The Canon RF-S 18-45mm F4.5-6.3 IS STM Lens is all about providing the most-used general-purpose focal length range in a diminutive, ultralight, low-cost package.
The RF-S 18-45 and the simultaneously announced Canon RF-S 18-150mm F3.5-6.3 IS STM initiated the Canon's RF-S lens lineup. These lenses were introduced beside Canon's first APS-C imaging sensor format RF lens mount camera models, the Canon EOS R7 and Canon EOS R10.
While RF-S lenses function normally on all Canon EOS R-series cameras, they provide an APS-C-sized image circle. Full-frame imaging sensor camera models automatically adjust to the 1.6x narrower angle of view availed by this image circle, and this lens has merit for use on full-frame camera models.
The RF-S 18-150 shares the optical formula and much of the physical design of the Canon EF-M 18-150mm f/3.5-6.3 IS STM Lens, so it would seem logical for Canon to utilize the EF-M 15-45mm f/3.5-6.3 IS STM Lens design for the compact RF-S general-purpose lens option. That did not happen, and the RF-S 18-45 features a brand new design.
A new lens design promises the latest technology and optical formula, raising optimism for higher performance.
A lens's focal length or focal length range is typically included at the beginning of a lens product name for a good reason. Focal length is the first aspect to consider for lens selection. Focal length drives subject distance choices, which determine perspective.
The 18-45mm APS-C zoom focal length range (angles of view equivalent to a full-frame 28.8-72mm lens) covers what I consider the most important range for a general-purpose lens.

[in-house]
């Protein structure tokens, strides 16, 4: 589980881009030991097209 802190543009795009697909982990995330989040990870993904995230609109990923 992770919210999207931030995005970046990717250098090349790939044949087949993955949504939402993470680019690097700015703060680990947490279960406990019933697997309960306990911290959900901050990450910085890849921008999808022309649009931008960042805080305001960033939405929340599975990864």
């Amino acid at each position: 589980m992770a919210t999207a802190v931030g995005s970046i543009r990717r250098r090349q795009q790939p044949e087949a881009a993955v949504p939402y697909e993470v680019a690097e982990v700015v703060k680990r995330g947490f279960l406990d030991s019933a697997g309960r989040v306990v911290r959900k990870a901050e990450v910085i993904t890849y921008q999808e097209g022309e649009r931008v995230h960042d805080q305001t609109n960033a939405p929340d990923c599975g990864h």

As that designation suggests, such a lens is selected for a wide range of uses. This lens gets mounted to the camera in case a need arises and gets selected when needs are to be searched for. This is the type of lens you can take when you are not sure which focal lengths you will need, and usually, it will be the right choice.
The general-purpose focal length range is optimal for photographing people. It is ideal for portraits, weddings, parties, events, documentaries, interviews, lifestyle, theater, fashion, studio portraiture, candids, and even some sports. Use APS-C 45mm for loosely-framed head and shoulders portraits and the wider end for groups and environmental imagery. With this lens's narrow maximum aperture, some of these uses are conditional on sufficient ambient lighting or adequate lighting added, such as flash.
This lens is a perfect choice for recording life and for self-recording. The APS-C 18-45mm focal length range will also be found useful for street photography.
Although APS-C 18mm is not ultra-wide, the 18-55mm range has great utility for photographing landscape and cityscape photography.
It is not difficult to create compelling landscape compositions using the APS-C 18mm perspective while emphasizing a foreground subject against an in-focus background and providing the viewer a sense of presence in the scene. At the other end of the range, APS-C 45mm mildly-compressed landscape images, with a look that is ideal for emphasizing distant subjects, such as mountains.
This focal length range works for commercial photography, and the wide end of the range is ready to capture exterior architecture and larger interior spaces. Countrysides, flowers, medium and large products, and much more are on this lens's capabilities list.